A team of scientists has shown in unprecedented detail the surface of Mars, including the location of Beagle-2, the British landing spacecraft, using a revolutionary image stacking and matching technique.
Don't Miss: Nintendo Switch: Everything You Need To Know
With the help of Super-Resolution Restoration (SRR) technique, the researchers have stacked and matched images taken from orbit, to reveal objects at a resolution up to five times greater than previously achieved.
"Using novel machine vision methods, information from lower resolution images can be extracted to estimate the best possible true scene. This technique has huge potential to improve our knowledge of a planet's surface from multiple remotely sensed images," said lead author Yu Tao, research associate from the University College London’s Mullard Space Science Laboratory in Britain.
"We now have the equivalent of drone-eye vision anywhere on the surface of Mars where there are enough clear repeat pictures. It allows us to see objects in much sharper focus from orbit than ever before and the picture quality is comparable to that obtained from landers,” said one of the researchers, professor Jan-Peter Muller.
By stacking and matching pictures of the same area taken from different angles, SRR allows objects as small as 5cm (about 2 inches) to be seen from the same 25cm telescope.
For Mars, where the surface usually takes decades to millions of years to change, these images can be captured over a period of ten years and still achieve a high resolution, the researchers noted.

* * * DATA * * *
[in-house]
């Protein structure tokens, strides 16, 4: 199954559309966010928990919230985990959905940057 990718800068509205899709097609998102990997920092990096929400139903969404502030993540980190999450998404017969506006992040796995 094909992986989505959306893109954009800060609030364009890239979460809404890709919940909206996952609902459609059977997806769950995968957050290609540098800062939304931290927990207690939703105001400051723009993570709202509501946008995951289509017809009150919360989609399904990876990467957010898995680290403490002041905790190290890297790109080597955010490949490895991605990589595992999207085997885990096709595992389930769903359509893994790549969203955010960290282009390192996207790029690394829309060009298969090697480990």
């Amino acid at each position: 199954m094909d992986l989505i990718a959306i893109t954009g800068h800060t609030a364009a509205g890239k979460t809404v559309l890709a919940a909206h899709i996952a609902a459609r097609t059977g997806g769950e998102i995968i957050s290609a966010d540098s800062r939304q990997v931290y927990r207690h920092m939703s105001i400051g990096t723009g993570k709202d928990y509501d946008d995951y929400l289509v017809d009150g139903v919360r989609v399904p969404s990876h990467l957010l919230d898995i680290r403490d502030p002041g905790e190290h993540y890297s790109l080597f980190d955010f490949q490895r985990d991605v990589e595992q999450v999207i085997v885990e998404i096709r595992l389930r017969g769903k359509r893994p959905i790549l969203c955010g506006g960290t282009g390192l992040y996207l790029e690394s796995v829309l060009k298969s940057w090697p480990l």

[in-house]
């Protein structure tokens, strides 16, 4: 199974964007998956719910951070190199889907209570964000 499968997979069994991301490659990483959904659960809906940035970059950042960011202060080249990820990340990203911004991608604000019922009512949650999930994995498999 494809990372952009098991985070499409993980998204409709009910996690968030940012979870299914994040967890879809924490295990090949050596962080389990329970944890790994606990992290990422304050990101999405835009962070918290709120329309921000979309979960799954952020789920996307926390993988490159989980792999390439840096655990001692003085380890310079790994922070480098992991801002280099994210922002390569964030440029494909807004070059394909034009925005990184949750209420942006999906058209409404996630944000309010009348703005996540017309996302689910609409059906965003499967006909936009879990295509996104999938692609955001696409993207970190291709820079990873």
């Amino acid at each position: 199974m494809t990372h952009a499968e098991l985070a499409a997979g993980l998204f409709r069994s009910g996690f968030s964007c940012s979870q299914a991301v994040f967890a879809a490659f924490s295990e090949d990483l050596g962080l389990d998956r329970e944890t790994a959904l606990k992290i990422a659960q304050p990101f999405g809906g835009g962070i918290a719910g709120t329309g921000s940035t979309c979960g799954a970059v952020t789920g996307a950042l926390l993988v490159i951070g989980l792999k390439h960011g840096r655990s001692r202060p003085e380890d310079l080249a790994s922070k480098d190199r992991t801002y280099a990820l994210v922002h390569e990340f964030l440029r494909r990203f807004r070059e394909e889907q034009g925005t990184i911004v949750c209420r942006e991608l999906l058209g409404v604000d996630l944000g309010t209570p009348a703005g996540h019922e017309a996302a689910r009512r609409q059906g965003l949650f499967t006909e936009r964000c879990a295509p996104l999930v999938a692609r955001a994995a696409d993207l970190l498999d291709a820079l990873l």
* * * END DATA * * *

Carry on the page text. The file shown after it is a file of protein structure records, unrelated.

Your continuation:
The team applied SRR to stacks of between four and eight 25cm images of the Martian surface taken using the NASA HiRISE camera to achieve the 5cm target resolution.
They released exciting pictures of the Beagle-2 lander, the ancient lakebeds discovered by NASA's Curiosity rover, NASA's MER-A rover tracks and Home Plate's rocks.
"As more pictures are collected, we will see increasing evidence of the kind we have only seen from the three successful rover missions to date. This will be a game-changer and the start of a new era in planetary exploration," Muller added in the paper published in the journal Planetary and Space Science.
“In the future, we will be able to recreate rover-scale images anywhere on the surface of Mars and other planets from repeat image stacks," he noted.
The technique could be used to search for other artifacts from past failed landings as well as identify safe landing locations for future rover missions.
It will also allow scientists to explore vastly more terrain than is possible with a single rover.